C0220981
Pathologic Function
Acid accumulation or depletion of base in the body due to buildup of metabolic acids.
Hyperammonaemia
MedGen UID:
113136
Concept ID:
C0220994
Disease or Syndrome
A laboratory test result demonstrating an increased concentration of ammonia in the blood.
Hyperglycinemia
MedGen UID:
82817
Concept ID:
C0268559
Disease or Syndrome
An elevated concentration of glycine in the blood.
Methylmalonic acidemia
MedGen UID:
120654
Concept ID:
C0268583
Disease or Syndrome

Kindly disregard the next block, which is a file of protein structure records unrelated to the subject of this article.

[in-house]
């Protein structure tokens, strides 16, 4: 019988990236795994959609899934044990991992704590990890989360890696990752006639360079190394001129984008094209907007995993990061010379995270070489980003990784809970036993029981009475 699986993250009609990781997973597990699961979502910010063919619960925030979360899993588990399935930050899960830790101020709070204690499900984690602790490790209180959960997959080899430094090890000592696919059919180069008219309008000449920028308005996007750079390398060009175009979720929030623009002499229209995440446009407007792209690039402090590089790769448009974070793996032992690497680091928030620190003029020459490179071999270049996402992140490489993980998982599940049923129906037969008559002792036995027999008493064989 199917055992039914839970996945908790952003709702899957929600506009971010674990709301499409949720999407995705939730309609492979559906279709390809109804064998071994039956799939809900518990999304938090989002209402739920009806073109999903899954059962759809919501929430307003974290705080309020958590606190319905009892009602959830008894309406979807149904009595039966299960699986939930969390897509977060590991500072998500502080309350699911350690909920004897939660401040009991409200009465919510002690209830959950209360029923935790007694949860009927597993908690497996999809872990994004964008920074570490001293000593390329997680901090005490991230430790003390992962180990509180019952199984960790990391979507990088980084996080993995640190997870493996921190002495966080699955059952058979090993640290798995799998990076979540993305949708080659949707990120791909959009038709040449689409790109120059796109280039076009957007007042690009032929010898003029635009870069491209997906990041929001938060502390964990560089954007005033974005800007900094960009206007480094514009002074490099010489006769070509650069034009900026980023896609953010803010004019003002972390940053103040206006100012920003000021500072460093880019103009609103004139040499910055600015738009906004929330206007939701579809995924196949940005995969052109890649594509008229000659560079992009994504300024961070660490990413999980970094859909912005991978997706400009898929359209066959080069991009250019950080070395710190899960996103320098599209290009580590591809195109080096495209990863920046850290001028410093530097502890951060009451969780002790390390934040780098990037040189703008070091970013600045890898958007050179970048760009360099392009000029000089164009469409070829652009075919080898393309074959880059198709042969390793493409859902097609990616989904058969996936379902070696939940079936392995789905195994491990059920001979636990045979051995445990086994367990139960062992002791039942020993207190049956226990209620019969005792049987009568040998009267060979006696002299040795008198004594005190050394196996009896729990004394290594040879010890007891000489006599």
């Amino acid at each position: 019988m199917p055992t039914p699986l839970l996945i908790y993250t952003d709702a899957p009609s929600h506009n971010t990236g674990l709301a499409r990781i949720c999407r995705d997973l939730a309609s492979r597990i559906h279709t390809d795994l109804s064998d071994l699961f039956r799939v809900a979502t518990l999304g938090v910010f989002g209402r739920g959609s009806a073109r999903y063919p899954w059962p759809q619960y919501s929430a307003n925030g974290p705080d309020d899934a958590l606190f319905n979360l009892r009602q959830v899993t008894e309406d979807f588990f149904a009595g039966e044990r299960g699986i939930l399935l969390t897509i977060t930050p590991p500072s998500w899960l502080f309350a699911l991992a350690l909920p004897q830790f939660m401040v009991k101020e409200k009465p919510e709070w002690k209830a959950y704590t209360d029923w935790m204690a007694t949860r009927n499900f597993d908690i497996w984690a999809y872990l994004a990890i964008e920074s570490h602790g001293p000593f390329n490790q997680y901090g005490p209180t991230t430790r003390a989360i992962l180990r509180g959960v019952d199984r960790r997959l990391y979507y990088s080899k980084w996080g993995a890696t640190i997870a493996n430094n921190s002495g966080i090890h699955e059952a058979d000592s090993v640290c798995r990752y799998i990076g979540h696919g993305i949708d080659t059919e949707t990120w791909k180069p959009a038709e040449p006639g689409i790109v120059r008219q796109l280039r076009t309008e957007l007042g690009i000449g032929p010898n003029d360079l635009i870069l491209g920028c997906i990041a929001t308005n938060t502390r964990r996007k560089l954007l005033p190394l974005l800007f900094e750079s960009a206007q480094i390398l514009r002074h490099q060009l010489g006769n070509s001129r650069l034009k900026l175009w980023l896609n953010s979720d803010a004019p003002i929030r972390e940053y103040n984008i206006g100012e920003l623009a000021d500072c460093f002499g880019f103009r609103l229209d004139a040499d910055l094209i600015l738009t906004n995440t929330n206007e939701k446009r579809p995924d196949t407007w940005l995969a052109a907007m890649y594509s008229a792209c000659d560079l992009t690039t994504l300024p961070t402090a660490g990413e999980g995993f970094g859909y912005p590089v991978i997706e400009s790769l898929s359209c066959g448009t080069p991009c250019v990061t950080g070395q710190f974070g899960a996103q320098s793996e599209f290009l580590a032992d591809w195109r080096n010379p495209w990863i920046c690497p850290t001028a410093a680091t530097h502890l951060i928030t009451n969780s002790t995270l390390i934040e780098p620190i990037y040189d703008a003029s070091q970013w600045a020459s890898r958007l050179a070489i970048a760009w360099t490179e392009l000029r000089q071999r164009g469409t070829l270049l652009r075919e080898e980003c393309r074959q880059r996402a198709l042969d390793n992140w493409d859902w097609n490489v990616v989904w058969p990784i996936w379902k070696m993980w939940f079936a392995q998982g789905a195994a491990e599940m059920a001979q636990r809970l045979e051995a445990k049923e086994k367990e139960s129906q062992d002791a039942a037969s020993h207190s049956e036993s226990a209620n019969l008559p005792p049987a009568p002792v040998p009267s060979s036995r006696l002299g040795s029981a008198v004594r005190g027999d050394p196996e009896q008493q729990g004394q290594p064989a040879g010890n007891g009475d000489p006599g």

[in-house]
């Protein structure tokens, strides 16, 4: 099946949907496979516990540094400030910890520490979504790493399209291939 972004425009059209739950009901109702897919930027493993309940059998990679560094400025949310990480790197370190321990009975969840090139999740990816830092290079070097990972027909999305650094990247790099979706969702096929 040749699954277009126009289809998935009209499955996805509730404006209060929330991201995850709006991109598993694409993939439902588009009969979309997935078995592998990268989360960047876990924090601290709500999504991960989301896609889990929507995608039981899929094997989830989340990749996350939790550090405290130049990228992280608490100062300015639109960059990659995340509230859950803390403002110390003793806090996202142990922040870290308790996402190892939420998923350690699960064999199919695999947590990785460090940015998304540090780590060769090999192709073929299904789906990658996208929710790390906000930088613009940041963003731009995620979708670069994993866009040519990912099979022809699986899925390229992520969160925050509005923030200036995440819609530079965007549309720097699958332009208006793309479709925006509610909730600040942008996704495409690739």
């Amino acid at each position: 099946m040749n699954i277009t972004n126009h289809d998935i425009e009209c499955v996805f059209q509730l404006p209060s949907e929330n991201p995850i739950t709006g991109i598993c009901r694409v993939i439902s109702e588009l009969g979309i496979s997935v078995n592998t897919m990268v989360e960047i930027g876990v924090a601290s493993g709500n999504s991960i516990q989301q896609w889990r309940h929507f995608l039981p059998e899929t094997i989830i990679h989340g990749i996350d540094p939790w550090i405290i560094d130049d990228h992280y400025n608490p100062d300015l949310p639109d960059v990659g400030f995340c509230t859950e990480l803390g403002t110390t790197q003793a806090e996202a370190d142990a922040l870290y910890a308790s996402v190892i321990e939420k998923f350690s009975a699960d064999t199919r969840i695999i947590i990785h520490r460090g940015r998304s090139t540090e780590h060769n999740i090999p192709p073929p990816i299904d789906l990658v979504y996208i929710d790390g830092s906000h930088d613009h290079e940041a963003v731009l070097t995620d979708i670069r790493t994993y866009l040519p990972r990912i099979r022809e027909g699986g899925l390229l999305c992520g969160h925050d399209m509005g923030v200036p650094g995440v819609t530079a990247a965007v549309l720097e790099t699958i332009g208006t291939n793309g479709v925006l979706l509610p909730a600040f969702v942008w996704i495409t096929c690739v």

Isolated methylmalonic acidemia/aciduria, the topic of this GeneReview, is caused by complete or partial deficiency of the enzyme methylmalonyl-CoA mutase (mut(0) enzymatic subtype or mut(–) enzymatic subtype, respectively), a defect in the transport or synthesis of its cofactor, adenosyl-cobalamin (cblA, cblB, or cblD-MMA), or deficiency of the enzyme methylmalonyl-CoA epimerase. Onset of the manifestations of isolated methylmalonic acidemia/aciduria ranges from the neonatal period to adulthood. All phenotypes are characterized by periods of relative health and intermittent metabolic decompensation, usually associated with intercurrent infections and stress. In the neonatal period the disease can present with lethargy, vomiting, hypotonia, hypothermia, respiratory distress, severe ketoacidosis, hyperammonemia, neutropenia, and thrombocytopenia and can result in death within the first four weeks of life. In the infantile/non-B12-responsive phenotype, infants are normal at birth, but develop lethargy, vomiting, dehydration, failure to thrive, hepatomegaly, hypotonia, and encephalopathy within a few weeks to months of age. An intermediate B12-responsive phenotype can occasionally be observed in neonates, but is usually observed in the first months or years of life; affected children exhibit anorexia, failure to thrive, hypotonia, and developmental delay, and sometimes have protein aversion and/or vomiting and lethargy after protein intake. Atypical and "benign"/adult methylmalonic acidemia phenotypes are associated with increased, albeit mild, urinary excretion of methylmalonate. Major secondary complications of methylmalonic acidemia include: intellectual impairment (variable); tubulointerstitial nephritis with progressive renal failure; “metabolic stroke” (acute and chronic basal ganglia injury) causing a disabling movement disorder with choreoathetosis, dystonia, and para/quadriparesis; pancreatitis; growth failure; functional immune impairment; and optic nerve atrophy.